Although in the Cisco document, the NAT session limit is bounded by the amount of available DRAM in the router. But I found large number of NAT sessions will cause high CPU utilization. In Cisco 7206 NPE 200, when the NAT sessions reach 12000 entries, the CPU will be up to 99%. In Cisco 7206VXR NSE-1, When the number of NAT sessions reach 19000, the CPU utilization will be up to 95%. In these cases, the router CPU reach its limit prior to the memory reaching its limit. So is it normal in above cases?
The CPU usage will depend on the number os frames that are being passed on each NAT session, rather than just the number of NAT sessions that have been established so, if your NAT sessions are very busy this will invlve a high CPU overhead.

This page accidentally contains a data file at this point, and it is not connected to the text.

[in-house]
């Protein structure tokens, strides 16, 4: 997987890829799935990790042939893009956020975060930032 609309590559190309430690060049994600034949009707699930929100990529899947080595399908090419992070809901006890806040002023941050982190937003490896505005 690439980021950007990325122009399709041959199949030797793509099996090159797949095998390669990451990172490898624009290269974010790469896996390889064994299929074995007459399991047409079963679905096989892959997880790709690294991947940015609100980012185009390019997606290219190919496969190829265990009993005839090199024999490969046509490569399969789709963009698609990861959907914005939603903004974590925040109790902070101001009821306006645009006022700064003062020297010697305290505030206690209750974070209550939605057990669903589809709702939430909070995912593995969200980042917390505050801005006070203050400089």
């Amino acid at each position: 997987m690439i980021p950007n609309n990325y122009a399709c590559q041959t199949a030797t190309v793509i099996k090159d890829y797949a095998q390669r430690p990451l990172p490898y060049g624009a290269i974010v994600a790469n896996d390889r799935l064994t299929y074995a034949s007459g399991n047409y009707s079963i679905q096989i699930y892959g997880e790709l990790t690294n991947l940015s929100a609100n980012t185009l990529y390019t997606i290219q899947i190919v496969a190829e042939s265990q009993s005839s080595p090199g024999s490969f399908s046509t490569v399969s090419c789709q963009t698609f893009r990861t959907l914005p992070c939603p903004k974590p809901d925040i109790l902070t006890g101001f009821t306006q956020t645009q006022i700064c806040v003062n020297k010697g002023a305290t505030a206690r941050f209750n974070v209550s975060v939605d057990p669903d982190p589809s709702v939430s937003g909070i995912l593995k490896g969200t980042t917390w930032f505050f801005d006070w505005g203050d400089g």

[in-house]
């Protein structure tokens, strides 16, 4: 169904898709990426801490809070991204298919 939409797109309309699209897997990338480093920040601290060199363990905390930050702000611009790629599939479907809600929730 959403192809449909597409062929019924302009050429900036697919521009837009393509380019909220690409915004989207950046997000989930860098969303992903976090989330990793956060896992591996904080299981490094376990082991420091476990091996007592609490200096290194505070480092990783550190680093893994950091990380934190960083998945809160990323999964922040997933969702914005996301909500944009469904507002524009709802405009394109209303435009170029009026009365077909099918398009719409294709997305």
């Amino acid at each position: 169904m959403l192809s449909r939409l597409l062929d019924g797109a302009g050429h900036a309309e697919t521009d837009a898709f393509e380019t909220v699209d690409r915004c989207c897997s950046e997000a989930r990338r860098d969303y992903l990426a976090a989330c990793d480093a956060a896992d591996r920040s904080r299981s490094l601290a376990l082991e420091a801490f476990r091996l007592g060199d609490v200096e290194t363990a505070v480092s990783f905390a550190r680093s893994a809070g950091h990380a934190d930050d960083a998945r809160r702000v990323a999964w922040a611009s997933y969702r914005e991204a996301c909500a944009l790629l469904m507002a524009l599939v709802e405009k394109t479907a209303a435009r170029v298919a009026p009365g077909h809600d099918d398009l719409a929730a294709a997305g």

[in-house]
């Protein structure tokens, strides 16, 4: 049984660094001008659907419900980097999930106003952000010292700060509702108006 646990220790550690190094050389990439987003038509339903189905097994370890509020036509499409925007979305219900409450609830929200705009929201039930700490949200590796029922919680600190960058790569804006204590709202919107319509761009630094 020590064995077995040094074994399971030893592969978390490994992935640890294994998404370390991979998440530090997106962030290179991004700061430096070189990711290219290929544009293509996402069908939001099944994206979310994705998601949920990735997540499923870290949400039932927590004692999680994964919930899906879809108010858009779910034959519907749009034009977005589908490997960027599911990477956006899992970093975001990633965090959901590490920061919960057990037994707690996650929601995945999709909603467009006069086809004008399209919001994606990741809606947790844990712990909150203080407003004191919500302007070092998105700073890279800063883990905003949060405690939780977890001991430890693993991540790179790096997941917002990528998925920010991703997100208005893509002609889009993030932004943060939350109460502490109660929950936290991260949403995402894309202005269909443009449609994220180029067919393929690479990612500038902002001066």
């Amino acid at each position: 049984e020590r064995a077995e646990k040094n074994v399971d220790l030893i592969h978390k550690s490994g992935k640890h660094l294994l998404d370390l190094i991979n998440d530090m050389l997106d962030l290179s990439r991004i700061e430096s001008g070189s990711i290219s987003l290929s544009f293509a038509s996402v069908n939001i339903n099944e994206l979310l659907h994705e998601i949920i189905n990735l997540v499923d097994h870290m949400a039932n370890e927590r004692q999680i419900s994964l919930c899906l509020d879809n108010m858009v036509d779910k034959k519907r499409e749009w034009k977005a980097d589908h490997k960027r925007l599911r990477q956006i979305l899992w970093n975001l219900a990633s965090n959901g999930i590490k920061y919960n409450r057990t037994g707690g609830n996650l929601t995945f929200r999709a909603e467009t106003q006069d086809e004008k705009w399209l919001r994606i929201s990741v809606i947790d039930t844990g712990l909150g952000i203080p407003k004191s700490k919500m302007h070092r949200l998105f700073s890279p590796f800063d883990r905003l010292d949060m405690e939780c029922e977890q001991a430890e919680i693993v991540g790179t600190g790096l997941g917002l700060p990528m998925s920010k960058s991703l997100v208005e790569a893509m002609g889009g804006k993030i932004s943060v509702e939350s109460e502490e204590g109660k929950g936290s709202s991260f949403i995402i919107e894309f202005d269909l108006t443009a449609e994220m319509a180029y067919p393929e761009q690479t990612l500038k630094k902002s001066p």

But are there any figures that can be used as reference to justify if the router is in the normal status. For example, under some pre-defined conditions and on some platforms, how many active NAT translation sessions and how many pps can be supported. We have been challenged by the customer that there is no significant improvement between a NPE 200 and NSE-1.
We are pleased to announce availability of Beta software for 16.6.3.
16.6.3 will be the second rebuild on the 16.6 release train targeted
towards Catalyst 9500/9400/9300/3850/3650 switching platforms. We are
looking for early feedback from customers befor...
Introduction Featured Speakers Luis Espejel is the Telecommunications
Manager of IENova, an Oil & Gas company. Currently he works with Cisco
IOS® and Cisco IOS XE platforms, and NX to some extent. He has also
worked as a Senior Engineer with the Routing P...
In this session you can learn more about Layer 3 multicast and the best
practices to identify possible threats and take security measures. It
provides an overview of basic multicast, the best security practices for
use of this technology, and recommendati...